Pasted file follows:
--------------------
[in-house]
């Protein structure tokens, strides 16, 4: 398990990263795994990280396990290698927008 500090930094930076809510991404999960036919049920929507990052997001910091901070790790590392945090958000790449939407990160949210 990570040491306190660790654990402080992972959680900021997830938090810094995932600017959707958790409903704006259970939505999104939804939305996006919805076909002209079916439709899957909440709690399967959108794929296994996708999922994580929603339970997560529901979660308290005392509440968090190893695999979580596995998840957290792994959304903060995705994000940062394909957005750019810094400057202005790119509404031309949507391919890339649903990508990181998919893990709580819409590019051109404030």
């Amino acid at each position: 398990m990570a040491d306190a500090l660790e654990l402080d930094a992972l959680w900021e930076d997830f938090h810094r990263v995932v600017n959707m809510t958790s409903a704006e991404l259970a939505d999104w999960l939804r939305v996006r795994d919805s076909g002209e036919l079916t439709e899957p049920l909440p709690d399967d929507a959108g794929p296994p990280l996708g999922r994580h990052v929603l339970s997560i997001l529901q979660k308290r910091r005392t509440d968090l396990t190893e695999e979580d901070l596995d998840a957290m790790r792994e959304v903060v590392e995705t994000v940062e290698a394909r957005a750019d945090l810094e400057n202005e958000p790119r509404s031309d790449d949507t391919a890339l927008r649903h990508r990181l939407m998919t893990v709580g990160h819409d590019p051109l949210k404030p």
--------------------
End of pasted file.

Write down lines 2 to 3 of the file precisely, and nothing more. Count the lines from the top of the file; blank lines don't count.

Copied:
């Protein structure tokens, strides 16, 4: 398990990263795994990280396990290698927008 500090930094930076809510991404999960036919049920929507990052997001910091901070790790590392945090958000790449939407990160949210 990570040491306190660790654990402080992972959680900021997830938090810094995932600017959707958790409903704006259970939505999104939804939305996006919805076909002209079916439709899957909440709690399967959108794929296994996708999922994580929603339970997560529901979660308290005392509440968090190893695999979580596995998840957290792994959304903060995705994000940062394909957005750019810094400057202005790119509404031309949507391919890339649903990508990181998919893990709580819409590019051109404030």
């Amino acid at each position: 398990m990570a040491d306190a500090l660790e654990l402080d930094a992972l959680w900021e930076d997830f938090h810094r990263v995932v600017n959707m809510t958790s409903a704006e991404l259970a939505d999104w999960l939804r939305v996006r795994d919805s076909g002209e036919l079916t439709e899957p049920l909440p709690d399967d929507a959108g794929p296994p990280l996708g999922r994580h990052v929603l339970s997560i997001l529901q979660k308290r910091r005392t509440d968090l396990t190893e695999e979580d901070l596995d998840a957290m790790r792994e959304v903060v590392e995705t994000v940062e290698a394909r957005a750019d945090l810094e400057n202005e958000p790119r509404s031309d790449d949507t391919a890339l927008r649903h990508r990181l939407m998919t893990v709580g990160h819409d590019p051109l949210k404030p």